Seite wählen


How to rewind & relive stackconf online 2021

Just recently, we hosted the second online version of stackconf, and we’re still over the moon!

From June 15 – 17, 2021, not only the 31 high-level speakers from around the world made this year’s online edition extraordinary and absoulutely exciting. Especially the 414 registered attendees made stackconf online 2021 surely one to remember! Thank you for three wonderful days full of Open Source Infrastructure Love!
For me, it was my first time working at stackconf and I mean, what can I say: I love NETWAYS and the people! 🙂 How can you not?

If we could turn back time

There’s no need to! We’re happy to let you know that the conference archives is now all updated and online! Whether it’s this year’s talks or from previous years: take a walk down memory lane to rewind & relive all your favourite talks: reminisce by browsing through all the slides, speaker videos and conference photographs!


..or if we could make time pass faster

And you know: after the event is before the event! We‘re beyond excited that we’re going to see each other in person again next time! So, mark your calendars for stackconf 2022 in Berlin! For those, who can not wait until next year, I can warmly recommend OSMC – the Open Source Monitoring Conference – happening from November 09 – 11, 2021 – here in Nuremberg.


PS: After writing the headline, I have Cher’s song “If I could turn back time” stuck in my head..

Jessica Kupfer
Jessica Kupfer
Online Marketing Manager

Jessica ist seit September 2020 bei NETWAYS dabei und freut sich unglaublich darüber! Unser Marketing Team bereichert sie mit ihrem Wissen über Social Media und Performance Marketing. Nach 3 Jahren als Au Pair in Boston, L.A. und London und weiteren 6 Jahren in Wien, hat es die gebürtige Saarländerin mit ungarischen Wurzeln nun nach Nürnberg verschlagen. In ihrer Freizeit besucht sie am liebsten Freunde & Familie, reist gerne und ergreift jede sich bietende Chance, Hunde...

stackconf 2021: Behind the scenes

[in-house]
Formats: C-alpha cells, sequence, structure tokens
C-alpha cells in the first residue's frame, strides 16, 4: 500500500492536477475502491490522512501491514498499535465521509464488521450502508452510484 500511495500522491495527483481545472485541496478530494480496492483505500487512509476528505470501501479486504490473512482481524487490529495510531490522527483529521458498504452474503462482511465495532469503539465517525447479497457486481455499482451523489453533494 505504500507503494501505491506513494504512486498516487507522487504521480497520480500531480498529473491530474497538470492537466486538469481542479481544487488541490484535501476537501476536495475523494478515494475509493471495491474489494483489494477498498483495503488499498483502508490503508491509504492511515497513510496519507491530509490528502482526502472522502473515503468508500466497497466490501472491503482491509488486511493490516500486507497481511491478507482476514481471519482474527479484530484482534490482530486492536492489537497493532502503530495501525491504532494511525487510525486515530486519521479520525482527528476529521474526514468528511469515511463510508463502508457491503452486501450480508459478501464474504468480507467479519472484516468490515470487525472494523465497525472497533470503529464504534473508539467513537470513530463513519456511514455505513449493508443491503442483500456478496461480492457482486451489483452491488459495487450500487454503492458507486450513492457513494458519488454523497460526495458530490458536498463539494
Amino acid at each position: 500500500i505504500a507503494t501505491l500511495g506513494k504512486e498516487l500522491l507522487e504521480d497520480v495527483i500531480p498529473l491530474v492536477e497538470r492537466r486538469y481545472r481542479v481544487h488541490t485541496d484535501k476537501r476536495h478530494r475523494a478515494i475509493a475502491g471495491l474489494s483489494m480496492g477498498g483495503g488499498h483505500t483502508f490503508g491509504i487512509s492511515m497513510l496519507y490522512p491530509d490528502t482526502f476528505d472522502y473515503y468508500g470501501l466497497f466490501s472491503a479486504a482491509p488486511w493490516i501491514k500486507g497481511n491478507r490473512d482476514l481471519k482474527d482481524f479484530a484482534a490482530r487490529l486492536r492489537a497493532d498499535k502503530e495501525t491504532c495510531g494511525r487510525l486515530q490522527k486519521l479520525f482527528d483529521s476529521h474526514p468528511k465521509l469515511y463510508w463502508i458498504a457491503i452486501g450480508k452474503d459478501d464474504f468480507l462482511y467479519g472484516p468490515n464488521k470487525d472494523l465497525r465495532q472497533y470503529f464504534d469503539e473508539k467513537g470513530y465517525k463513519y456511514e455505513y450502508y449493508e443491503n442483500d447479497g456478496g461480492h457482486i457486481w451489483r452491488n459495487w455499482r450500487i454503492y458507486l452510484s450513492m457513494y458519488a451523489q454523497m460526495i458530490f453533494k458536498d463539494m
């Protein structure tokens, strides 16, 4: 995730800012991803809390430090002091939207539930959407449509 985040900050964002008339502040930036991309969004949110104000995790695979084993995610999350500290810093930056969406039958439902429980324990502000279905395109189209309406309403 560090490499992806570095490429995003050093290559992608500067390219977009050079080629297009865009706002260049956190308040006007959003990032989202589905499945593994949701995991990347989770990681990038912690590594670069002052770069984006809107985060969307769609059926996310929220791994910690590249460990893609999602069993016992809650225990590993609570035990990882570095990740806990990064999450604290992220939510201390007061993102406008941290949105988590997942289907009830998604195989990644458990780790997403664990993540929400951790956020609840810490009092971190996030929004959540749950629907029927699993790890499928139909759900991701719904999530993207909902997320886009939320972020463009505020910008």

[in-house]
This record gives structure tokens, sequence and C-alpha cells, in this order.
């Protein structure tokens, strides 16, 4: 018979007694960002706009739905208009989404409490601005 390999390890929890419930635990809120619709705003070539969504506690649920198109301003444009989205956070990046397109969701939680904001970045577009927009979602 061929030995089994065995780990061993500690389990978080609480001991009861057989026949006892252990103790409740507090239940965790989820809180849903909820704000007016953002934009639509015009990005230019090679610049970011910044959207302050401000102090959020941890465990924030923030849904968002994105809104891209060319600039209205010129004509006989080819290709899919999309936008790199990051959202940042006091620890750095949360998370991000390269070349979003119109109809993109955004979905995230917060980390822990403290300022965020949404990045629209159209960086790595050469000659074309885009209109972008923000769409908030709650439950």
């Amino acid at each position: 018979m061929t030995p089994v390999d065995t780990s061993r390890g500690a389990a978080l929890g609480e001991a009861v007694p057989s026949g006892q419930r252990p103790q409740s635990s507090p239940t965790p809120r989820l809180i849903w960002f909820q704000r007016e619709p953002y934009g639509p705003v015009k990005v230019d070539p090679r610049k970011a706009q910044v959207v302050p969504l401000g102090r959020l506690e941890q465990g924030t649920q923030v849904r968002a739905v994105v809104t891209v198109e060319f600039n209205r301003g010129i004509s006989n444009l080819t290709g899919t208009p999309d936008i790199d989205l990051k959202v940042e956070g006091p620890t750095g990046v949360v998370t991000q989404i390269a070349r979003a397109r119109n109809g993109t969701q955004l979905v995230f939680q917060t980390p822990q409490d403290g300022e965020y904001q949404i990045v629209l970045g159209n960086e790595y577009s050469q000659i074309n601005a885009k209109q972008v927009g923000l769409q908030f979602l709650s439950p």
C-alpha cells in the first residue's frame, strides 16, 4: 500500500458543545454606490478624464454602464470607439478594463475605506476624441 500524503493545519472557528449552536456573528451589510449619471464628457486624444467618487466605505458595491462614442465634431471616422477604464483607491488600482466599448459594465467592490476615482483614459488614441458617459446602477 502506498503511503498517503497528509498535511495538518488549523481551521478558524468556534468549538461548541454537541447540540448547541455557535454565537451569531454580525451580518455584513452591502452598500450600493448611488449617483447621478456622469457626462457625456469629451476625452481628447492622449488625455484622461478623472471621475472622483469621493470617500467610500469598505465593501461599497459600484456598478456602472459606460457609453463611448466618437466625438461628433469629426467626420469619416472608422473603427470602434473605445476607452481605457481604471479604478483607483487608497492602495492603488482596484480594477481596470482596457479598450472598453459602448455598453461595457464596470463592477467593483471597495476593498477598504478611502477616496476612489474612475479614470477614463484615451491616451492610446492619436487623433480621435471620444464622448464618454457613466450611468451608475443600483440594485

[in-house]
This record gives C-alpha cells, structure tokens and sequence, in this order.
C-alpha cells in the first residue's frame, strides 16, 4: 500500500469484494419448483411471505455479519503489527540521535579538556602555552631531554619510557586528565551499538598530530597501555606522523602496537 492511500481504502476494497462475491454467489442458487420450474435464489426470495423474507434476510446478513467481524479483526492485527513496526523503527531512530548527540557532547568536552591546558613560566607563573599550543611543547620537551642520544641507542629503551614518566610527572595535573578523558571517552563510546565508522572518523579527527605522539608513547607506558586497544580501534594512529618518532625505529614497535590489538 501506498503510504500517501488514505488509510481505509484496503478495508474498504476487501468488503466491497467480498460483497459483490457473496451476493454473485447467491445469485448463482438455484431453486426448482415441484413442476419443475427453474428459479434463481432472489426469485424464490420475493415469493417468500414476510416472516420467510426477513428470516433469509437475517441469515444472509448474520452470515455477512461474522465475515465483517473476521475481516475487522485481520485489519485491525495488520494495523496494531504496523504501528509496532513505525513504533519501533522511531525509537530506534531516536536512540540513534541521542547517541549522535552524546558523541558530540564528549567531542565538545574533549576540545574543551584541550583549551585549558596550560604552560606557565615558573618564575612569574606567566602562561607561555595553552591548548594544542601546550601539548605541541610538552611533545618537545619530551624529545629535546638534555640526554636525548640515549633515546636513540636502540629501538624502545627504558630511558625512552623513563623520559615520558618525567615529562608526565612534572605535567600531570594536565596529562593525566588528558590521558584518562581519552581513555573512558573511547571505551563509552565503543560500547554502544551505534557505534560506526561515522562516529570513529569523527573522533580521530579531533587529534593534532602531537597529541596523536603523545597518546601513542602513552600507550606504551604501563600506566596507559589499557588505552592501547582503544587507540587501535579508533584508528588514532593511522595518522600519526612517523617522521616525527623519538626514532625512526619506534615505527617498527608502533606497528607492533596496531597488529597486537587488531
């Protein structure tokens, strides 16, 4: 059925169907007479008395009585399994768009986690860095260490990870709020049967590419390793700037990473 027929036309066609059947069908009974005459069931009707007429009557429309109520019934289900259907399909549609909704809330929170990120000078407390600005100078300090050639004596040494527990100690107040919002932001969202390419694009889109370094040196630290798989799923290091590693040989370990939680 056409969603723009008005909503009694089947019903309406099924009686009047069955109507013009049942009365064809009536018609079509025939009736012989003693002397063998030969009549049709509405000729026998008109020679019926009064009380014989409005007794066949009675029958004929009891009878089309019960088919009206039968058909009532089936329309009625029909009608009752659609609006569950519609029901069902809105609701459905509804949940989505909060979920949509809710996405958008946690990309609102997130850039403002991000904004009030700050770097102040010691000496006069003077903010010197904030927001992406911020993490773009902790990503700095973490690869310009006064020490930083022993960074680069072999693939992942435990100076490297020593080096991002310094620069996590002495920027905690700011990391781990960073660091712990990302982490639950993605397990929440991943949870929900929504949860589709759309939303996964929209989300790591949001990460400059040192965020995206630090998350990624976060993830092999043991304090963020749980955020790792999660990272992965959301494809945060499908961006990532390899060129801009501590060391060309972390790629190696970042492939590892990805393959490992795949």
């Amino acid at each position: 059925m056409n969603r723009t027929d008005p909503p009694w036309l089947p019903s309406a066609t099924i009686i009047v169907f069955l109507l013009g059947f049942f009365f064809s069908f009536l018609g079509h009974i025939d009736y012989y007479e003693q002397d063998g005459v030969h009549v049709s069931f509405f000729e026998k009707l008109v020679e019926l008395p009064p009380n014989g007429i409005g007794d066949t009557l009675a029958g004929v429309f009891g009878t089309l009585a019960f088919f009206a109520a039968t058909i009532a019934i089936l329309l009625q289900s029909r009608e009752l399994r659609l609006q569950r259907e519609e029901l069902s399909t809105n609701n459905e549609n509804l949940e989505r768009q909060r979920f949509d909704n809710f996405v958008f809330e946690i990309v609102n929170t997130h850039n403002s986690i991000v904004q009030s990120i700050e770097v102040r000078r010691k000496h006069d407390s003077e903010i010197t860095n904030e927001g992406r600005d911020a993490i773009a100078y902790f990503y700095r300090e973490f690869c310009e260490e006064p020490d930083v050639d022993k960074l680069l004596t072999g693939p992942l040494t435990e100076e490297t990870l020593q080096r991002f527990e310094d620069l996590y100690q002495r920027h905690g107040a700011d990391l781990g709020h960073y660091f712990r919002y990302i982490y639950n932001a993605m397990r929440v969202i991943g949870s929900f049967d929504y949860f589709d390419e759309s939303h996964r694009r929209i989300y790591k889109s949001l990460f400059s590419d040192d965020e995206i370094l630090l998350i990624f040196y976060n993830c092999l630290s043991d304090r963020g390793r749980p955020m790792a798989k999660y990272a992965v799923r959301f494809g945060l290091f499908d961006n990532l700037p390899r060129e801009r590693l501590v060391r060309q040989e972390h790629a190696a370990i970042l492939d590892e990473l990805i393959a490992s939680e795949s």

Meet the faces behind stackconf

stackconf online 2021 is over. It was successfull once again and we’re happy everything has been gone as planned. For this we would like to thank anyone who was involved in the organizational process of our online conference this year. In the following we give you an impression of how it looked like behind the scenes.


Our awesome moderators

If you were part of stackconf you certainly know these two faces. Christian and Bernd were moderating the conference for whole three days. They took care about making the required technology work, announcing all of our talks, entertaining the community during the breaks and interacting with participants and speakers via live chat. They did a great job the last few days and we hold them in high esteem for undertaking this demanding task.


A cake a day…

…keeps the stress away. At least on the first day, when everyone of our team was a little bit nervous whether everything is going as planned. For this Jessica from the Marketing Team has baked a stackconf cake with an edible logo on top of it. It was very delicious and especially refreshing at the high temperatures. The whole stackonf crew enjoyed the cake during one of our well-deserved breaks.



The organizers

Lukas and Markus are the core of stackconf. They’re working in the Events-team and have planned stackconf well in advance. During the conference they ensure that everything runs smoothly and that all involved are on track. Furthermore they checked if speakers are online for the Q&A session followed after their lecture and cared about sponsor and participant requests. Thank you for investing so much time in organizing stackconf!



Hardworking Marketingladies

Leonie, Natalie, Jessi and me have been supporting stackconf from marketing site. We are behind the twitter channel NETWAYS Events. Taking pictures, recording videos, publishing tweets and community management were our daily tasks. The cooperation within our Marketing team was perfect – it couldn´t have gone better!




And all together

We did it – and we’re pleased we did it great! Thanks to everyone for joining us, regardless of whether speaker, sponsor, participant or organizer.

We’re looking forward to meeting you personally at stackconf 2022 in Berlin.


Katja Kotschenreuther
Katja Kotschenreuther
Online Marketing Manager

Katja ist seit Oktober 2020 Mitglied im Marketing-Team von NETWAYS. Nach ihrem Studium in Passau vollzog sie ihren Berufseinstieg im Bereich der Suchmaschinenoptimierung und möchte sich nun neben SEO auch anderen Online Marketing-Kanälen widmen. Neben Basteln und Malen, treibt sie in ihrer Freizeit gerne Sport und spielt Klavier und Gitarre.

stackconf wrap up – DAY 3

Day 3 was stackconfs last day, and my first day at the conference.


Datacenter on fire

Works on my machine - OPs problem now

Starting off with a meme about burning hardware!

Remember that story about the fire in the OVH Strasbourg Data Center from earlier this year? Kris Buytaert was one of the Engineers on call that night and in his talk he spoke about what it was like to be in the team that was there while the outage happened. He explains how they mitigated the damages and how they recovered from the incident. But he didn’t just talk about this specific incident, but also gave an insight on how to make your infrastructure secure, good business continuity plans and building cloud agnostic stacks that survive disasters.

In this context Christians burned PC also came up again – how does burning hardware come up in every conference?